Berne City Council on Monday officially signed a contract with LICA LLC for continued improvements to the city's sanitary sewer collection system. The local firm's bid of $789,627 was accepted in April as the lowest of nine submitted for the work. The engineering estimate for the project was $925,000.
The construction is being partially funded through a $960,000 grant received by the city last fall. Federal Community Development Block Grant funds for disaster recovery were made available to aid communities in economic recovery after natural disasters caused damage in many areas across the state during 2008.
The grant funding allowed Berne to proceed ahead of schedule with sewer separation projects mandated by the Indiana Department of Environmental Management.
The city is under orders from IDEM to eliminate Combined Sewer Overflows (CSOs) and to separate storm and sanitary sewer lines. Projects to be undertaken in the latest round of improvements will include a separated sewer line which will send storm water to the new Lehman holding pond.
A similar project to separate combined sewers in the Franklin-Hendricks street area will send storm water to the city's new south trunk line, and to create a new sanitary sewer line to the Main Street lift station.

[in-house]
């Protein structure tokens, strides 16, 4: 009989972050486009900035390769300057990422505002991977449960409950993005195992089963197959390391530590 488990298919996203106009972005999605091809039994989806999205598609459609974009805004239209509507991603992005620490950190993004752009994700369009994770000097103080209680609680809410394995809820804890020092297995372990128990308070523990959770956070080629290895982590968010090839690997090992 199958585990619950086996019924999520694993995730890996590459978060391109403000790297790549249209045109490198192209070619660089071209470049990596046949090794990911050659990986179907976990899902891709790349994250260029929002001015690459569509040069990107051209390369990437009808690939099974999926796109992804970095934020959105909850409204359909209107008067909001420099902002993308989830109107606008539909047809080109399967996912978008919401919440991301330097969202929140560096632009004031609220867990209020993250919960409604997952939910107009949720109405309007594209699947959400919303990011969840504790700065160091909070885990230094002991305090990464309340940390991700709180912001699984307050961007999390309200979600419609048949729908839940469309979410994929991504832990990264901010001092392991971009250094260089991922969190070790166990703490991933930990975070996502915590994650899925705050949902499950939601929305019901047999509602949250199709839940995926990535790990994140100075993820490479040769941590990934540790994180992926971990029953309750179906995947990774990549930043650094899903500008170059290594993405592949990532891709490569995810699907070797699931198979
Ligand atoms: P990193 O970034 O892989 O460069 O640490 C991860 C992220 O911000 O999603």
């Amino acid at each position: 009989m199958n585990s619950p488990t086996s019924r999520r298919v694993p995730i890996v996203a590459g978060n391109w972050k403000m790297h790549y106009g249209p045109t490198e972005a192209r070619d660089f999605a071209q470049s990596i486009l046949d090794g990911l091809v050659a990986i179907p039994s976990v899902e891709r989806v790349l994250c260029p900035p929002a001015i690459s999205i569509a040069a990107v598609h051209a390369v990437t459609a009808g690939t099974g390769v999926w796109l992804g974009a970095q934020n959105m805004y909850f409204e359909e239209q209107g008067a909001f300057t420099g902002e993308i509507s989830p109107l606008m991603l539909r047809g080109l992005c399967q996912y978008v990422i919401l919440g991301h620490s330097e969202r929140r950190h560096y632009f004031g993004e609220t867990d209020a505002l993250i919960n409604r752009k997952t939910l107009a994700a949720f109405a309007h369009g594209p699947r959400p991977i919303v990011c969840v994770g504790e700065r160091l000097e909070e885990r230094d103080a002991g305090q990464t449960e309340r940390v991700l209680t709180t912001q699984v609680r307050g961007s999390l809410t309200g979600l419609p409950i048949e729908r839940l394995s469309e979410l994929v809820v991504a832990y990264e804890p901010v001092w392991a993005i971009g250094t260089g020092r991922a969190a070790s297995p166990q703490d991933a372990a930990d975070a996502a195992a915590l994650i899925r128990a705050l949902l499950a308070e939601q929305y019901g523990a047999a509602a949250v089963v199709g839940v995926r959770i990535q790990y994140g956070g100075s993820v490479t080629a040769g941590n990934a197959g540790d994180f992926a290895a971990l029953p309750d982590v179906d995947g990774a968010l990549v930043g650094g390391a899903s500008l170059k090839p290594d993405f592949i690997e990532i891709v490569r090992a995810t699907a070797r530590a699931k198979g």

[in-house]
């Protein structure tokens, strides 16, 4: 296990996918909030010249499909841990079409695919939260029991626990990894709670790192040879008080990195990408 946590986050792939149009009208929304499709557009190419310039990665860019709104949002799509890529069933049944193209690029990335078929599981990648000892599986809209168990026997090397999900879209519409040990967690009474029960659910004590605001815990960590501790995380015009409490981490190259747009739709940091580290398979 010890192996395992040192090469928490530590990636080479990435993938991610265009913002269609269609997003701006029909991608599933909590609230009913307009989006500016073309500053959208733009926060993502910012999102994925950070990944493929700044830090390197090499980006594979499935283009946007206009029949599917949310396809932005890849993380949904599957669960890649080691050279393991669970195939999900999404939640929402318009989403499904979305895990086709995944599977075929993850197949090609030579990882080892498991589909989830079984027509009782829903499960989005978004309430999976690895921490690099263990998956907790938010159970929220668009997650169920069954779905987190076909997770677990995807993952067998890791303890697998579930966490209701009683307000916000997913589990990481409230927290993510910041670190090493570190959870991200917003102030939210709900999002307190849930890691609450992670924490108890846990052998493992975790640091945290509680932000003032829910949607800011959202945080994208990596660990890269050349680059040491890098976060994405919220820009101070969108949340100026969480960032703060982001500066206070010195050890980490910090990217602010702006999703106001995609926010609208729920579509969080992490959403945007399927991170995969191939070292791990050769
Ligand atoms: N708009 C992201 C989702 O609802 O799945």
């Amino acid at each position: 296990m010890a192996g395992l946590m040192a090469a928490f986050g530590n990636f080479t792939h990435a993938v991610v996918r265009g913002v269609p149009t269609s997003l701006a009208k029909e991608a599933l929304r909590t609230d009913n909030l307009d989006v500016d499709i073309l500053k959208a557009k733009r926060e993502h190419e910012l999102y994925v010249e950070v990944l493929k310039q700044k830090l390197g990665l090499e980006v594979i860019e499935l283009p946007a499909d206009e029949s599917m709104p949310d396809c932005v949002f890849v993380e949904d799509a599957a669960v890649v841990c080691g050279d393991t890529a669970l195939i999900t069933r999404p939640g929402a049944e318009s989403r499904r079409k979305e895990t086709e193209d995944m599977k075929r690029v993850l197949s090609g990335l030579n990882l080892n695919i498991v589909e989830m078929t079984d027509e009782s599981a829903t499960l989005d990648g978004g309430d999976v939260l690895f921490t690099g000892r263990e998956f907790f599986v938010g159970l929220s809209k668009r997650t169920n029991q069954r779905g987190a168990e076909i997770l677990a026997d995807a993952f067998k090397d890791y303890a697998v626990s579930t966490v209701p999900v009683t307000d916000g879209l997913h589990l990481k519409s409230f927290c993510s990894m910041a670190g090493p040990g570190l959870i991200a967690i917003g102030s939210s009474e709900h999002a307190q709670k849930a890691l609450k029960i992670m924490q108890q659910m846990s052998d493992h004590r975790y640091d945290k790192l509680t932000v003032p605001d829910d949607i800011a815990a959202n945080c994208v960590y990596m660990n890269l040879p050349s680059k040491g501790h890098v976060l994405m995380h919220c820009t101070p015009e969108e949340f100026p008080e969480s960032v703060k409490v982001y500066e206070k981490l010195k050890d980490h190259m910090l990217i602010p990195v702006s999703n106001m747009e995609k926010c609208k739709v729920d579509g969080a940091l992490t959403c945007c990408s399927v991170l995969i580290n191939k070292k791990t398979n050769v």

In other business on Monday, the council approved a recommendation from Clerk-treasurer Gwen Maller to seek a 3.5 percent increase in the annual fee paid by six surrounding townships for fire protection provided by the Berne Fire Department. The suggested increase is the same as last year, following several years of annual 5 percent hikes, Maller said.
Dave Burson, a member of the city's Sister City committee, gave council an update on the committee's progress over the past several months. He said guests at the upcoming Swiss Days festival will include the mayor and clerk-treasurer of Trachselwald, Switzerland, a community with which Berne is attempting to foster a Sister City relationship.
Also during Monday's brief meeting, the council approved first readings of a pair of pay ordinances for 2012, including one to grant a $600 across-the-board pay increase for all city employees. The pay raise equals approximately 1.55 percent for each employee and was recommended by Mayor John Minch.
The pay hike also affects the clerk-treasurer, the lone elected official to be included in the ordinance because of her fulltime employment status. City council members and the mayor will receive no pay increases.